Capturing photographs of Cardiff has occupied me for years, but recent weeks have seen the opening of a new chapter.
At the start of July I moved into my ninth Cardiff property. Having lived in Cathays, Roath, Canton, Pontcanna and Heath from 1999 to 2006, my last six years have been spent in the Atlantic Wharf area between Cardiff City Centre and Cardiff Bay.
[Read the Composed blog: Cardiff Wildlife in Springtime]
St Fagans is my new Cardiff neighbourhood. It’s an area I knew relatively little about, except for its widely celebrated museum. The name of St Fagans is said to invoke Saint Fagan, according to William of Malmesbury, a missionary once sent to Wales but for whom there is no reliable evidence. There’s stronger evidence to suggest a historically significant Battle of St Fagans took place here in 1648.
The National History Museum of Welsh Life prides itself as being one of Europe’s leading open air museums and one of the most popular heritage attractions in Wales. It offers visitors the chance to ‘walk around Wales’ from Celtic times to the present day.
I last visited the museum around 12 months ago to photograph actor and writer Ben Miller for the BBC’s Coming Home ancestry series.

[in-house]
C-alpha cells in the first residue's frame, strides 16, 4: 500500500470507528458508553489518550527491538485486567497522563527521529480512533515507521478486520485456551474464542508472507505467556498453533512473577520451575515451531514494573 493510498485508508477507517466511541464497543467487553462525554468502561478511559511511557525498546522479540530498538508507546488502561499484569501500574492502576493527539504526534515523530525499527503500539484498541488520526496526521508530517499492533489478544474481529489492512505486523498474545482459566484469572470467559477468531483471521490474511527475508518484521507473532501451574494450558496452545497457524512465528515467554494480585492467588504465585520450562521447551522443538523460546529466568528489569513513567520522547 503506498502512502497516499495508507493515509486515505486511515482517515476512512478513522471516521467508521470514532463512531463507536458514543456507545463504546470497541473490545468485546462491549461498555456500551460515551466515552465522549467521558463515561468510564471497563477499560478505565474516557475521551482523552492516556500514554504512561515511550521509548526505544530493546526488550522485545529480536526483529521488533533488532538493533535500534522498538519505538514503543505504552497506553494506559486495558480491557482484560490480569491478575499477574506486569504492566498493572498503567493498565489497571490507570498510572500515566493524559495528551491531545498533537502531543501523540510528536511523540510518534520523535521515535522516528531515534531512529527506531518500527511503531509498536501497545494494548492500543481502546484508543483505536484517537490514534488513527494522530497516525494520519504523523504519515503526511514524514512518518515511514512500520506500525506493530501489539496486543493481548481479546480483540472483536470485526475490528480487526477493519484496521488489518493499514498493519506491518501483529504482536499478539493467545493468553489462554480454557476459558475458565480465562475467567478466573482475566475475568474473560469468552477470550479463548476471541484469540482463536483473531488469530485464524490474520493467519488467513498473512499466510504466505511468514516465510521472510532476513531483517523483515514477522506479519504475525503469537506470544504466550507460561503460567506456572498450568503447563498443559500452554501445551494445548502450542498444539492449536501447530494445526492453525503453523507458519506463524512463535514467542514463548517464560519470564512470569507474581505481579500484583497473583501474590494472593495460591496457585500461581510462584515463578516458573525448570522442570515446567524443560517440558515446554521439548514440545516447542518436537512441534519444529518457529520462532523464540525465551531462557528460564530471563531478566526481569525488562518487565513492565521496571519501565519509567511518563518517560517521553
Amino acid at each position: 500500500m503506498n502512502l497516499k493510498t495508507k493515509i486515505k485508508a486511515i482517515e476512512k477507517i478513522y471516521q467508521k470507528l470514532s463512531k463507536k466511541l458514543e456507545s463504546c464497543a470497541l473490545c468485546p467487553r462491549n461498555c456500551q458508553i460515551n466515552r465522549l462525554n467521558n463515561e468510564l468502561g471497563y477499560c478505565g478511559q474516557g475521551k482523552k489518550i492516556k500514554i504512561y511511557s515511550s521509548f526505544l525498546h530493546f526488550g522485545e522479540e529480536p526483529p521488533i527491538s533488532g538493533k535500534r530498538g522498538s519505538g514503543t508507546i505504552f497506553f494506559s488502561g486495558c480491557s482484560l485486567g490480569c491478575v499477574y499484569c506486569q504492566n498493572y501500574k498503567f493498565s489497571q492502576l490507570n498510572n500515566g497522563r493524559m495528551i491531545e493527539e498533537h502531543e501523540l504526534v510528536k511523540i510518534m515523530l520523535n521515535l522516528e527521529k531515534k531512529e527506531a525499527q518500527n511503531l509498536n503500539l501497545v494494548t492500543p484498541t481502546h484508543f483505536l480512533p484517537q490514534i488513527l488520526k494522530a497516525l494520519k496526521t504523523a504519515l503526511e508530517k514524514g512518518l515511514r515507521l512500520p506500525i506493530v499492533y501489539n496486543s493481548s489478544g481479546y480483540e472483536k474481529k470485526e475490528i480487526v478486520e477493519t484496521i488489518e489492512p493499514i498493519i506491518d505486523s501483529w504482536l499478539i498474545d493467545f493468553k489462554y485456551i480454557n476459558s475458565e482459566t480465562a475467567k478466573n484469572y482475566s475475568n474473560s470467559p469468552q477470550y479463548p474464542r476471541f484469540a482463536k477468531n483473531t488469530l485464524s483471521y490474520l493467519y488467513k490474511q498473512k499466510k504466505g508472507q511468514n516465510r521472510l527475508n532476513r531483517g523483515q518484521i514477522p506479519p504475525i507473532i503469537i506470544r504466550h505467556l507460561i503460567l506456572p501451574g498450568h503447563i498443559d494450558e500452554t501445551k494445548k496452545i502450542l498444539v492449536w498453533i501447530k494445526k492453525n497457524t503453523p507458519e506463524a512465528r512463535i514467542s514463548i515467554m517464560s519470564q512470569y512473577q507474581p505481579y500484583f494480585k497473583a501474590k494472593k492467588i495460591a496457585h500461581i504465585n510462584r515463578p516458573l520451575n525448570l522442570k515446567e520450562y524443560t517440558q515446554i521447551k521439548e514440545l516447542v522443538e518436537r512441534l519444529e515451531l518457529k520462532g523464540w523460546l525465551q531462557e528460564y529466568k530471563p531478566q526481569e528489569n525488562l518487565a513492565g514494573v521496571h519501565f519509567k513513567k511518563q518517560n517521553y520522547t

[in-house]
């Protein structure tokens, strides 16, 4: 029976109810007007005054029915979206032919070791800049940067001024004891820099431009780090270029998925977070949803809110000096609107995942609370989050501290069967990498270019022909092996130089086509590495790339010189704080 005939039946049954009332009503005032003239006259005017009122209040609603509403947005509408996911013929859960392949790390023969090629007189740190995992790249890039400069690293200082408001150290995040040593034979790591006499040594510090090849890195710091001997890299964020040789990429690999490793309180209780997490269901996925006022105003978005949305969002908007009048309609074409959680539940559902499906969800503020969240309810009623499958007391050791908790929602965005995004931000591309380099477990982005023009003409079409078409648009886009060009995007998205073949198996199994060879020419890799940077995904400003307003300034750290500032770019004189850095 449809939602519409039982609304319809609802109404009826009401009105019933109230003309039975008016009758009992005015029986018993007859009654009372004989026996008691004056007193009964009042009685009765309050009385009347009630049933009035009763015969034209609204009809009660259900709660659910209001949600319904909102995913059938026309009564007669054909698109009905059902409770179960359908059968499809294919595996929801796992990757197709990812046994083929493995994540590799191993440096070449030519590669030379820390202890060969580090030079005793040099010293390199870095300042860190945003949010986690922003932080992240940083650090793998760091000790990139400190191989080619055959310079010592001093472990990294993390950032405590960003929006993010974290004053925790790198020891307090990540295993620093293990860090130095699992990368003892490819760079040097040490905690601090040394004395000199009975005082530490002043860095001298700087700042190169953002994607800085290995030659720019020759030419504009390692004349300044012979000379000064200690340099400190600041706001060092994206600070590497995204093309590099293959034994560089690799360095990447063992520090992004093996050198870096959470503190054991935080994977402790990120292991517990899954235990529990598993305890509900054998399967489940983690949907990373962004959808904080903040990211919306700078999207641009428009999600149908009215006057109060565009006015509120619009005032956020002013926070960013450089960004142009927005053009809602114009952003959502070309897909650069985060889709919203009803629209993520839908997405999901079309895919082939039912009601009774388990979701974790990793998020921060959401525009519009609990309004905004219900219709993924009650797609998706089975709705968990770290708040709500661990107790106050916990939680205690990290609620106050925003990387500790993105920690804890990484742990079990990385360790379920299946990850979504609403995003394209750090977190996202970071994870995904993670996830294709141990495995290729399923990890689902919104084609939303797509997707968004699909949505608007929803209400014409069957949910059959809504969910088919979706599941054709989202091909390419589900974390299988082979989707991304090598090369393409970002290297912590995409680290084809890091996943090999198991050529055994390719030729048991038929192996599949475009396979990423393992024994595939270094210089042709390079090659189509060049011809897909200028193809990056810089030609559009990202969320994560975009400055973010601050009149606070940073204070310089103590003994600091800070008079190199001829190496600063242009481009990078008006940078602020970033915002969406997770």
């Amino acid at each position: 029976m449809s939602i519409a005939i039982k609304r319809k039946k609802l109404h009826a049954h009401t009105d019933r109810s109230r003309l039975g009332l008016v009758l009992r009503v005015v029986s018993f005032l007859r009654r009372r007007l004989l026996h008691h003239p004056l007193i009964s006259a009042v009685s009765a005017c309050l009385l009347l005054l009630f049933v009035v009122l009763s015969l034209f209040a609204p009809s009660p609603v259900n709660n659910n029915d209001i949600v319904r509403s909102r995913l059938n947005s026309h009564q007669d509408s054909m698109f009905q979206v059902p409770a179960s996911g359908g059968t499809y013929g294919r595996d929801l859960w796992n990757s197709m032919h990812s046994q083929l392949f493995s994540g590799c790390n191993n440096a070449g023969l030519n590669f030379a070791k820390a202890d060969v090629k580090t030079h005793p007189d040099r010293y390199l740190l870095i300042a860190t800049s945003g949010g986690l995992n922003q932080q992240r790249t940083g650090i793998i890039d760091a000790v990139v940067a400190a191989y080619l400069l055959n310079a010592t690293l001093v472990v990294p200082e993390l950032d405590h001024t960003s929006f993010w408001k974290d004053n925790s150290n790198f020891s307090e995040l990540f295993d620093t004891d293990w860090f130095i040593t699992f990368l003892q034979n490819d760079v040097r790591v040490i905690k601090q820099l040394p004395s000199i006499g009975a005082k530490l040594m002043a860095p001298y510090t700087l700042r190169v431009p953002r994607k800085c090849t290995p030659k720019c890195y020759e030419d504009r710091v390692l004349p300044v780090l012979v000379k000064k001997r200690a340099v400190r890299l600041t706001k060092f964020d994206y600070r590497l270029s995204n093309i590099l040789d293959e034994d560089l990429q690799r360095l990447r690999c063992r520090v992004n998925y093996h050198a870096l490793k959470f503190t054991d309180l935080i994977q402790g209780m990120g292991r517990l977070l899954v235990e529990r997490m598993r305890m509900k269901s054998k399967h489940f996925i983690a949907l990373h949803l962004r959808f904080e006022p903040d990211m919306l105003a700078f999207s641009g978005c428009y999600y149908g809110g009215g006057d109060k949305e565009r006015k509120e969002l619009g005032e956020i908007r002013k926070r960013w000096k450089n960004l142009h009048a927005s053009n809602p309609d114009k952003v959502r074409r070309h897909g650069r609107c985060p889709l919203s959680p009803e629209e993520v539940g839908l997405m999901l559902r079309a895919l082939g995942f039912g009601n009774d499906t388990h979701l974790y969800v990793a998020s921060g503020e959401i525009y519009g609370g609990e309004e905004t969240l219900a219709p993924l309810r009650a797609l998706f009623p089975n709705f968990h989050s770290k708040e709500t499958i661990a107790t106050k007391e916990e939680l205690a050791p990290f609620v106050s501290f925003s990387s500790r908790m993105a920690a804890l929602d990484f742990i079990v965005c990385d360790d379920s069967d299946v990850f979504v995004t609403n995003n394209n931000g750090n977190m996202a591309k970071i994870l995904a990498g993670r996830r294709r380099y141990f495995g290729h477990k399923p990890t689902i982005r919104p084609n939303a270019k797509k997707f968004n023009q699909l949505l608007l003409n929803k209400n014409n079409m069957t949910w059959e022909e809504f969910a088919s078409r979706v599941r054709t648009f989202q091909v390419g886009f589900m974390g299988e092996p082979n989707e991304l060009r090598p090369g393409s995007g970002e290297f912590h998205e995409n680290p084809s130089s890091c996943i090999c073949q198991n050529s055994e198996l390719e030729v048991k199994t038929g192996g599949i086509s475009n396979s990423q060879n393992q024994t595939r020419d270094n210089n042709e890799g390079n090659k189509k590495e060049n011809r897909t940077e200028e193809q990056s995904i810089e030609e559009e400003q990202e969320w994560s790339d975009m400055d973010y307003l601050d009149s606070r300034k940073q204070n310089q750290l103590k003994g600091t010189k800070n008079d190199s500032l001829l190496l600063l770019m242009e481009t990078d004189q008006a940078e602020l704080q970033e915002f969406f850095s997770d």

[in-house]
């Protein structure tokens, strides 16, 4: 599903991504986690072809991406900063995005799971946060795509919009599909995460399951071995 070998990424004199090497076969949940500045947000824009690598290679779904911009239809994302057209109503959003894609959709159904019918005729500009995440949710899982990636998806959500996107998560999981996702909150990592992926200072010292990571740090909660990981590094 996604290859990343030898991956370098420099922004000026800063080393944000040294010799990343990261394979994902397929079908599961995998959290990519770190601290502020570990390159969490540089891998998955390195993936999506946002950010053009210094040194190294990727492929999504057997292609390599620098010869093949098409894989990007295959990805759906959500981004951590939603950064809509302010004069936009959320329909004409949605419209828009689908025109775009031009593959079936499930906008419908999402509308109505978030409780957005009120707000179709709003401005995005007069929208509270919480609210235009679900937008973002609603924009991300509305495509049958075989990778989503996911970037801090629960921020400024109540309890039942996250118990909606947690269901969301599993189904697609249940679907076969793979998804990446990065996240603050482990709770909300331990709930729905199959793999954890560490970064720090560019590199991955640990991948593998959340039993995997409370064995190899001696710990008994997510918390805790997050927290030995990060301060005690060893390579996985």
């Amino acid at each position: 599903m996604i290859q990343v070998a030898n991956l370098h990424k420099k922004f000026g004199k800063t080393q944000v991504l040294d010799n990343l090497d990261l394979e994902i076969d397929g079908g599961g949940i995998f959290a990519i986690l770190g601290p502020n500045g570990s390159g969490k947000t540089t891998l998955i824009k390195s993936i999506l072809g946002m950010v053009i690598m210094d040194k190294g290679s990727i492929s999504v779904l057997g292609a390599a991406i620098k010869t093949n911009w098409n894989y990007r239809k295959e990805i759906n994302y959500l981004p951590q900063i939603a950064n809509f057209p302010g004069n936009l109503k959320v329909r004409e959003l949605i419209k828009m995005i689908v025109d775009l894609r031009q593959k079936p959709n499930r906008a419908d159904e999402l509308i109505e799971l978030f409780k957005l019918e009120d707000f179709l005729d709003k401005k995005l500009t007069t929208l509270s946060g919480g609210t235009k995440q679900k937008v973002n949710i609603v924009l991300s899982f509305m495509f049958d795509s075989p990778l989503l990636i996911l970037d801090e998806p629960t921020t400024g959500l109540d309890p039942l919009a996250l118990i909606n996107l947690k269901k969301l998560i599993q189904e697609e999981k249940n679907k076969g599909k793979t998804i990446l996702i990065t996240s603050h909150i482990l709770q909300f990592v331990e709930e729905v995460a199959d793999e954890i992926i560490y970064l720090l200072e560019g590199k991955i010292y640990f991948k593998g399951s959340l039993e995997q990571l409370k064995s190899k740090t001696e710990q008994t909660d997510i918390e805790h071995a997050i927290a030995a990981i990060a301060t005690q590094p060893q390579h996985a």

While the museum may dominate St Fagans physically, St Fagans village is full of other charms.
As I found on a recent explore of the area, St Mary’s Church is picture book perfect.
The traditional old pub the Plymouth Arms, complete with large rear beer garden to the rear, couldn’t look more inviting in these summer months.
Part of the Vintage Inns chain, the pub is said to have taken its name after the heiress of a local landowner married the Third Earl of Plymouth in the early 1700s. With easy access to Cardiff, the location was a popular stop-off for travellers in traditional handsom cabs.
Between St Mary’s Church and the Plymouth Arms snugly sits the Old Post House. This appears to be a beautiful venue for weddings and events, as well as a bed and breakfast.
[Read the Composed Images blog post: Oxfordshire wedding of Kate and Teddy]
As a new St Fagans photographer I’m looking forward to getting to know all these places a little better. There are plenty of walks to be had, from leisurely strolls through the parks and paths which weave around my suburbia a short distance from St Fagans village, to longer strolls beside the River Ely into the Vale of Glamorgan, and circular historic walks near the museum. There’s also a scenic cycle path all the way through to the city centre and Cardiff Bay.
St Fagans clearly holds plenty to explore and discover.
Please get in touch if you’d like to commission any photography services in and around St Fagans.
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